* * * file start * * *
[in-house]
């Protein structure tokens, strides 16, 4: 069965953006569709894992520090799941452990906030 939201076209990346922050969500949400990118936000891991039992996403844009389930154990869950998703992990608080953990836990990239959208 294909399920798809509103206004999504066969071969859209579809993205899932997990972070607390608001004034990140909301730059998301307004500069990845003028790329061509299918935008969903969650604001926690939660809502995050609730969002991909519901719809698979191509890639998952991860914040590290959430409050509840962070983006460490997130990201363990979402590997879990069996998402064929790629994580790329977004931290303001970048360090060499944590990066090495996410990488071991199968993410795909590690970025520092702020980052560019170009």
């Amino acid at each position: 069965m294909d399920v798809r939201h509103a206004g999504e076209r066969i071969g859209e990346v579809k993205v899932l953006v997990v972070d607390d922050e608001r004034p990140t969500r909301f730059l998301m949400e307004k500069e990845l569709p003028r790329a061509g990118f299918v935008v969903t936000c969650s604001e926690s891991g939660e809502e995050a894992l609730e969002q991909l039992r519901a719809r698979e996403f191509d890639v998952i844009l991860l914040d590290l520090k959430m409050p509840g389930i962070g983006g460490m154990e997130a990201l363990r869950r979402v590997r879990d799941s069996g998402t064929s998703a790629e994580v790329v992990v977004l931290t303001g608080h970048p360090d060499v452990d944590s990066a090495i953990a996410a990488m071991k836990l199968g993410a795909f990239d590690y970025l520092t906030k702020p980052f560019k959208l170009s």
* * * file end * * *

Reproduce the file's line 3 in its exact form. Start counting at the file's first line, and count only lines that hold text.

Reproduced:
């Amino acid at each position: 069965m294909d399920v798809r939201h509103a206004g999504e076209r066969i071969g859209e990346v579809k993205v899932l953006v997990v972070d607390d922050e608001r004034p990140t969500r909301f730059l998301m949400e307004k500069e990845l569709p003028r790329a061509g990118f299918v935008v969903t936000c969650s604001e926690s891991g939660e809502e995050a894992l609730e969002q991909l039992r519901a719809r698979e996403f191509d890639v998952i844009l991860l914040d590290l520090k959430m409050p509840g389930i962070g983006g460490m154990e997130a990201l363990r869950r979402v590997r879990d799941s069996g998402t064929s998703a790629e994580v790329v992990v977004l931290t303001g608080h970048p360090d060499v452990d944590s990066a090495i953990a996410a990488m071991k836990l199968g993410a795909f990239d590690y970025l520092t906030k702020p980052f560019k959208l170009s």